Israeli president picks Netanyahu to try to form government
Israel’s election ended with neither a Netanyahu-led right-wing bloc nor an alliance of his opponents winning a parliamentary majority.
Israel’s president says no party leader has enough support to form a governing majority but handed the job to embattled Prime Minister Benjamin Netanyahu amid his corruption trial.
Reuven Rivlin’s announcement on Tuesday nudged forward the twin dramas over the country’s future and Netanyahu’s fate, giving Israel’s longest-serving prime minister another chance to try to salvage his career.
Netanyahu holds the most support – 52 seats – in Israel’s splintered Knesset, but that is still short of a 61-seat majority.
If the warring political factions agree on anything, it is that Israel should not endure an unprecedented fifth consecutive election.
“No candidate has a realistic chance of forming a government that will have the confidence of the Knesset,” Rivlin said, adding if the law allowed, he would have given the decision back to the Knesset to resolve.
“I know the position held by many, that the president should not give the role to a candidate that is facing criminal charges,” Rivlin said. But the law says he must.
“Benjamin Netanyahu has a slightly higher chance of forming a government. I have decided to entrust him with the task of doing so.”
Fit to continue serving?
It was short of a full-throated endorsement. The charges facing Israel’s longest-serving prime minister presented the president with an extraordinary choice whether “morality” should be a factor in who should lead the government.
The March 23 election revolved around whether Netanyahu is fit to continue serving. His Likud party won the most seats, but no party won a governing majority of 61 seats in the Knesset. That handed Rivlin the task of deciding who has the best chance of cobbling together a coalition.
Netanyahu denies all charges and says prosecutors are trying to undermine the voters intent and overthrow him.
In the 120-member Knesset, centrist politician and ex-finance minister Yair Lapid of the Yesh Atid party garnered 45 endorsements and former defence minister Naftali Bennett of the far-right Yamina party got seven.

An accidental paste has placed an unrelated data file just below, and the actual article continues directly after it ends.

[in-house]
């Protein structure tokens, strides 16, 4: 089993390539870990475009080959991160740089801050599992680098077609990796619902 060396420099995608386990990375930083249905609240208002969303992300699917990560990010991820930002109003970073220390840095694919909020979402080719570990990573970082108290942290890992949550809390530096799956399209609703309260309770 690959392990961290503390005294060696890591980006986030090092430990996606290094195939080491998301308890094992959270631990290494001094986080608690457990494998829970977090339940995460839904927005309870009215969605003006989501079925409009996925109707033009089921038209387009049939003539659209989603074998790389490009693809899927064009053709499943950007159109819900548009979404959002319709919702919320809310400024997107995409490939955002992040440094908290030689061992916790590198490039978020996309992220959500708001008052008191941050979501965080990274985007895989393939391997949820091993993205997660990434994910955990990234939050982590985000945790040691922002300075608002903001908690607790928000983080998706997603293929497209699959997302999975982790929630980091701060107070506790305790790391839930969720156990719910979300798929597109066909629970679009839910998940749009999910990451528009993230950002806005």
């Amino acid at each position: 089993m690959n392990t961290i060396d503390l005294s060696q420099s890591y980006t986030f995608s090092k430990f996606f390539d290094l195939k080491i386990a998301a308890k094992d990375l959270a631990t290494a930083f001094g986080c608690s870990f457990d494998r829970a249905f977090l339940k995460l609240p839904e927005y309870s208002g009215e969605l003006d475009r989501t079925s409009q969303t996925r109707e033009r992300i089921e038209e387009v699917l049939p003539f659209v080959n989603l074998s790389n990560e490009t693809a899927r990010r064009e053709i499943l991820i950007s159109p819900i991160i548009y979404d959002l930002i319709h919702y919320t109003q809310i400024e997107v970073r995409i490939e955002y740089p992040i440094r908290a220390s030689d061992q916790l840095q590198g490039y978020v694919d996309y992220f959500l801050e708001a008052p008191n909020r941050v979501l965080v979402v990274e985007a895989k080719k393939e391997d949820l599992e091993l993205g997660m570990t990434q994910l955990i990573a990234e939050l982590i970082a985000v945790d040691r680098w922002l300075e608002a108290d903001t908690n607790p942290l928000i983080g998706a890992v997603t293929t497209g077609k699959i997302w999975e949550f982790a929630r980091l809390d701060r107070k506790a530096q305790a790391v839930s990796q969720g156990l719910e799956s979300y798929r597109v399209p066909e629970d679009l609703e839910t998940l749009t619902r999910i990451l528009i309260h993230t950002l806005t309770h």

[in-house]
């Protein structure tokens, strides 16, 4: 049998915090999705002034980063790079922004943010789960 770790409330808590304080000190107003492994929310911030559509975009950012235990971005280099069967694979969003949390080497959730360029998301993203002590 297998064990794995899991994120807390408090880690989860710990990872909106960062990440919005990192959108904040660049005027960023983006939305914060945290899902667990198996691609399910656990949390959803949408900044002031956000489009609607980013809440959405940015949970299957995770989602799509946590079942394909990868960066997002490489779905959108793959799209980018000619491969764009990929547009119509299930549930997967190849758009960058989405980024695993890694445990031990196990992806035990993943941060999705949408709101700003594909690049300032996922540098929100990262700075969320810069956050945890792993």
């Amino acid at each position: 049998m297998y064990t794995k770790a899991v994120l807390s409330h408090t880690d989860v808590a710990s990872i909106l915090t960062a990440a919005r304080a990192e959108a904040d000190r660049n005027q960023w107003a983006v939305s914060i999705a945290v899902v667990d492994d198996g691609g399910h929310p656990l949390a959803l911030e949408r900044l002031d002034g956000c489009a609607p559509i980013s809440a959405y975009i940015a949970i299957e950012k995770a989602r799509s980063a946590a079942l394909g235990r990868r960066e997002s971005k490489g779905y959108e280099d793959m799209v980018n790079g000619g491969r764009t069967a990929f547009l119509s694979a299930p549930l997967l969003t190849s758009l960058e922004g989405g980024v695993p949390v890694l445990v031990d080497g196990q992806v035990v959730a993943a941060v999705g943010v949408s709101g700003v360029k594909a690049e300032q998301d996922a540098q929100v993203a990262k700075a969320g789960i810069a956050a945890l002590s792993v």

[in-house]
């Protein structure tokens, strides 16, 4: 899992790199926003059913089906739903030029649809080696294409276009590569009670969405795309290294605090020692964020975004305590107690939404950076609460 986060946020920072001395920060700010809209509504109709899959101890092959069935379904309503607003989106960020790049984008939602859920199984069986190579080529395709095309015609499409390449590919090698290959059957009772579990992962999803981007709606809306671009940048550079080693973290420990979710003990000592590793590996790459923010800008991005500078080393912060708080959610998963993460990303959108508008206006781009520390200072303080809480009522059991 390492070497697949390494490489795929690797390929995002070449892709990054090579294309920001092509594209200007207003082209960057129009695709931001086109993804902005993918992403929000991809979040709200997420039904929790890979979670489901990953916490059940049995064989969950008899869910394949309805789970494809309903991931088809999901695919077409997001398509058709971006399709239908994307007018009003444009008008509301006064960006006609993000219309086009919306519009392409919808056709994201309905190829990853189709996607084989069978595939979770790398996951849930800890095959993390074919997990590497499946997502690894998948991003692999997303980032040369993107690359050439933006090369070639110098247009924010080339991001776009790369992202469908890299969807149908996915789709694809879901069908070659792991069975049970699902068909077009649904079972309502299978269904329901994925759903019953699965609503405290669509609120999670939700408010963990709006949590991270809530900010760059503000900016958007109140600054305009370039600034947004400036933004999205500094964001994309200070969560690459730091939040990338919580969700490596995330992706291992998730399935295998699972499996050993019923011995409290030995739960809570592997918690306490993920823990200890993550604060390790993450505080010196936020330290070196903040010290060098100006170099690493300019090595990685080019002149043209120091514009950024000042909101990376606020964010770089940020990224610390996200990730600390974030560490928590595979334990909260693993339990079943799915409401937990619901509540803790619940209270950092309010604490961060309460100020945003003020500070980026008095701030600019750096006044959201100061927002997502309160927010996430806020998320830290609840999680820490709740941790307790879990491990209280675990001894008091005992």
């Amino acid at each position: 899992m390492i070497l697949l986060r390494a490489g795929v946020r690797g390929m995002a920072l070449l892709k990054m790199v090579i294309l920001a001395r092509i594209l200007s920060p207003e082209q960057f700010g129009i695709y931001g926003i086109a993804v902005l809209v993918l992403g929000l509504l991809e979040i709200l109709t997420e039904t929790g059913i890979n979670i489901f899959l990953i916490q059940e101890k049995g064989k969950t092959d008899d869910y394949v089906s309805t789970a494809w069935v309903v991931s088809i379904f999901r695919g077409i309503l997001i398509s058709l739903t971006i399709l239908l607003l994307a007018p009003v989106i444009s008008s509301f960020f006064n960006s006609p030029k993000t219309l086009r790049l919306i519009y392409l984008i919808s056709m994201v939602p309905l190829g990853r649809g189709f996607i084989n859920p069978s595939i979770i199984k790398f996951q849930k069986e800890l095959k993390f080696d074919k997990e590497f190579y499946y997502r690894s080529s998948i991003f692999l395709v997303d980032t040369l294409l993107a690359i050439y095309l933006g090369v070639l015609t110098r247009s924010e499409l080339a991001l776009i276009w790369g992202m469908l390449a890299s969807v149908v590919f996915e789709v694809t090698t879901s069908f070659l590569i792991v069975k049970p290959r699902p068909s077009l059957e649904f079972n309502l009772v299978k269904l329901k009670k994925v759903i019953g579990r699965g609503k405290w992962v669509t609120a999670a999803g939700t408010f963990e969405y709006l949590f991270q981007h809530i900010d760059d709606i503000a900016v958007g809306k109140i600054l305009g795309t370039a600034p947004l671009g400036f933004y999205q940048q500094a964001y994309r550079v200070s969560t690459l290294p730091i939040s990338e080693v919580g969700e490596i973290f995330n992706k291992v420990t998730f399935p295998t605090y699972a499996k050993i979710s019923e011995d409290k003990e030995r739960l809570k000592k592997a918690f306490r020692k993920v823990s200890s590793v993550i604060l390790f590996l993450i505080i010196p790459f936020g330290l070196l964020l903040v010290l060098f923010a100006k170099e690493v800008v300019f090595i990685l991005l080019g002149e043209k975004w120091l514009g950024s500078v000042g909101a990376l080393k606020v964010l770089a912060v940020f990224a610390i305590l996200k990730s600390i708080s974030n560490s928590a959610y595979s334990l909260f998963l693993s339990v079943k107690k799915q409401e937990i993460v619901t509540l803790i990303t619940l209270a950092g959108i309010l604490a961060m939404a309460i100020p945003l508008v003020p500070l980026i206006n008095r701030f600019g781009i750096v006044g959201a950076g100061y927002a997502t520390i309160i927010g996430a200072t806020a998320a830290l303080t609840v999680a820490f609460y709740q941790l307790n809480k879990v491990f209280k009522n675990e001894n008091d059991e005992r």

Three parties, with a total of 16 parliamentary seats, declined in their meetings with Rivlin to nominate a candidate.
Netanyahu has urged Bennett and another former ally, Gideon Saar, who founded the right-wing New Horizon party after leaving the prime minister’s conservative Likud, to join him to break the deadlock.
Bennett has been non-committal about teaming up again with Netanyahu, with whom he has had a rocky relationship.
Saar has said he would not serve under Netanyahu, citing the prime minister’s corruption trial – which opened on Monday – but stopped short of endorsing Lapid.
Netanyahu, who has denied any criminal wrongdoing, attended part of the court session and later repeated accusations that the prosecution’s case was “an attempted coup” aimed at overthrowing a “strong, right-wing prime minister”.
Lapid said on Monday he proposed a coalition deal to Bennett. Under the arrangement, Bennett would serve first as prime minister and then Lapid would take over.
“The Israeli public needs to see that its leaders can work together,” Lapid said in a televised address.
Bennett made no immediate comment about Lapid’s offer. Political commentators said such a deal might also pave the way for right-winger Saar to join Lapid, with the prospect of Bennett, a fellow conservative, at the helm.
Netanyahu will have 28 days to try to put together a coalition and can request a two-week extension from Rivlin, who has the option of assigning the task to someone else if no government is formed.